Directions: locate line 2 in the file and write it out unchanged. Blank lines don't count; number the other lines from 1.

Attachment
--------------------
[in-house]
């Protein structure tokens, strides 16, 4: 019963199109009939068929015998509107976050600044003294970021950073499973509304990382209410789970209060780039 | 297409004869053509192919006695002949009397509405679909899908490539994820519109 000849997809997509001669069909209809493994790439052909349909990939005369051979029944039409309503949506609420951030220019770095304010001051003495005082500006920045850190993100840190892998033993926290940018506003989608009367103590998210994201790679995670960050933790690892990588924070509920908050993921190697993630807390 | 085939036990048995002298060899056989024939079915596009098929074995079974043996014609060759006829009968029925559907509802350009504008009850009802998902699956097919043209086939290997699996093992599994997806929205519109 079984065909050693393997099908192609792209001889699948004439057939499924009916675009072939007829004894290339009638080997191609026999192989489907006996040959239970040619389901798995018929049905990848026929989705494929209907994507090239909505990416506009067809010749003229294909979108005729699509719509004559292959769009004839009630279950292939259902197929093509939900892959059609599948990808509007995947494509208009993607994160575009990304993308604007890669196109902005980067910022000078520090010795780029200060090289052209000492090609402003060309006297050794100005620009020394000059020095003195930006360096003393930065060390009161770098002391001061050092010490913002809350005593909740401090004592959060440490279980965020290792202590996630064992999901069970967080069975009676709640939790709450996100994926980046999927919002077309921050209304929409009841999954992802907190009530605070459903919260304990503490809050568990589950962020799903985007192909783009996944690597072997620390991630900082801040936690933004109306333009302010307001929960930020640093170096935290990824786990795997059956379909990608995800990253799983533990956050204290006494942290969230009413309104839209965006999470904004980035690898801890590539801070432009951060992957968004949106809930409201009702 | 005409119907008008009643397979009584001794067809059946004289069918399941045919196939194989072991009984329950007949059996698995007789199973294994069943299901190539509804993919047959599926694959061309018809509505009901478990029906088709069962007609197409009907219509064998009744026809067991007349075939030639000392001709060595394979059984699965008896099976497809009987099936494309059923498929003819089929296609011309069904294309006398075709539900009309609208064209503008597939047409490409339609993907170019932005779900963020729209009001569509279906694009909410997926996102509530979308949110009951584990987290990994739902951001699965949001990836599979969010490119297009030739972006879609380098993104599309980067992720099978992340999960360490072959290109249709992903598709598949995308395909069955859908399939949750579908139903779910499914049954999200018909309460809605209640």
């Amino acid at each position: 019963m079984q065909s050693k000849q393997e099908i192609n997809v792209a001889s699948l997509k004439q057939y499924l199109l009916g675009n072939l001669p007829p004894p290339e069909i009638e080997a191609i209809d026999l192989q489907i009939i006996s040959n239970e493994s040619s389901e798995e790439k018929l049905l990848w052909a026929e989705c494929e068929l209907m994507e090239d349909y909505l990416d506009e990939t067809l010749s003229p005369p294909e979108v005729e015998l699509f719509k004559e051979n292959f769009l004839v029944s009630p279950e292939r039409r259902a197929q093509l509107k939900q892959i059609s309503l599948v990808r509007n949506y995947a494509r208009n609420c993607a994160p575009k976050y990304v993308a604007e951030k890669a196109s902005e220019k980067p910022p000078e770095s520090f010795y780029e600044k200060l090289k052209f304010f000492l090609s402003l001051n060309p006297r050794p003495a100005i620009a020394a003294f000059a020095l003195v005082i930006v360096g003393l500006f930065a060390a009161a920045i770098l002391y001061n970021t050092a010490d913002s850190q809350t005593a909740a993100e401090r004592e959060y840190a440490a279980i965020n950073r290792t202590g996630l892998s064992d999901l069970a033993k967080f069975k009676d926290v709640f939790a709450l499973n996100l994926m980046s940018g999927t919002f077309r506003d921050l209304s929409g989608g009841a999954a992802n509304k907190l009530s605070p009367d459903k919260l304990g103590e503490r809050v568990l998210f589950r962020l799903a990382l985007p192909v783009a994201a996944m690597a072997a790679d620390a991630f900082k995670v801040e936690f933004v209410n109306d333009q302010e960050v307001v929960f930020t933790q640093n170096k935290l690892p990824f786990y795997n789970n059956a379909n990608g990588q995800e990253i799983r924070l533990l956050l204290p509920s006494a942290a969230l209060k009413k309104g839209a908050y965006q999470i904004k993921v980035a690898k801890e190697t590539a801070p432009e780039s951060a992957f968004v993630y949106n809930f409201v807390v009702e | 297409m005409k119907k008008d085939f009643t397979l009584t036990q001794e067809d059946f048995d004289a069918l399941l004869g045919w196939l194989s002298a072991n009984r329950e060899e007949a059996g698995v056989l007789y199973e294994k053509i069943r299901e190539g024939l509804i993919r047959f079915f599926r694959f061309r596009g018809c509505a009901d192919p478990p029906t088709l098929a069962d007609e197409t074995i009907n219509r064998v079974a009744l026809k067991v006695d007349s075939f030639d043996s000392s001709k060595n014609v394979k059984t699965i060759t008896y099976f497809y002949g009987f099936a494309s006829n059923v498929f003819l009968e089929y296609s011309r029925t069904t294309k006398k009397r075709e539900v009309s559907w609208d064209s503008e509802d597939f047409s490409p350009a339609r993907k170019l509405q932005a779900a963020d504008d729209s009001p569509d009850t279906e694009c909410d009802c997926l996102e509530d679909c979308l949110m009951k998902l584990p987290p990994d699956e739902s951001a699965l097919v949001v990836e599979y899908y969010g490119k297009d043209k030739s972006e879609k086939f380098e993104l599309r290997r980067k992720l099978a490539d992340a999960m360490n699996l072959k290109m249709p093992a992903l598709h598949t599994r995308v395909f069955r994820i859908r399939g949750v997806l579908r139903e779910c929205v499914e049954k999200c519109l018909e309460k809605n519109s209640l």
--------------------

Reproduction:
């Protein structure tokens, strides 16, 4: 019963199109009939068929015998509107976050600044003294970021950073499973509304990382209410789970209060780039 | 297409004869053509192919006695002949009397509405679909899908490539994820519109 000849997809997509001669069909209809493994790439052909349909990939005369051979029944039409309503949506609420951030220019770095304010001051003495005082500006920045850190993100840190892998033993926290940018506003989608009367103590998210994201790679995670960050933790690892990588924070509920908050993921190697993630807390 | 085939036990048995002298060899056989024939079915596009098929074995079974043996014609060759006829009968029925559907509802350009504008009850009802998902699956097919043209086939290997699996093992599994997806929205519109 079984065909050693393997099908192609792209001889699948004439057939499924009916675009072939007829004894290339009638080997191609026999192989489907006996040959239970040619389901798995018929049905990848026929989705494929209907994507090239909505990416506009067809010749003229294909979108005729699509719509004559292959769009004839009630279950292939259902197929093509939900892959059609599948990808509007995947494509208009993607994160575009990304993308604007890669196109902005980067910022000078520090010795780029200060090289052209000492090609402003060309006297050794100005620009020394000059020095003195930006360096003393930065060390009161770098002391001061050092010490913002809350005593909740401090004592959060440490279980965020290792202590996630064992999901069970967080069975009676709640939790709450996100994926980046999927919002077309921050209304929409009841999954992802907190009530605070459903919260304990503490809050568990589950962020799903985007192909783009996944690597072997620390991630900082801040936690933004109306333009302010307001929960930020640093170096935290990824786990795997059956379909990608995800990253799983533990956050204290006494942290969230009413309104839209965006999470904004980035690898801890590539801070432009951060992957968004949106809930409201009702 | 005409119907008008009643397979009584001794067809059946004289069918399941045919196939194989072991009984329950007949059996698995007789199973294994069943299901190539509804993919047959599926694959061309018809509505009901478990029906088709069962007609197409009907219509064998009744026809067991007349075939030639000392001709060595394979059984699965008896099976497809009987099936494309059923498929003819089929296609011309069904294309006398075709539900009309609208064209503008597939047409490409339609993907170019932005779900963020729209009001569509279906694009909410997926996102509530979308949110009951584990987290990994739902951001699965949001990836599979969010490119297009030739972006879609380098993104599309980067992720099978992340999960360490072959290109249709992903598709598949995308395909069955859908399939949750579908139903779910499914049954999200018909309460809605209640």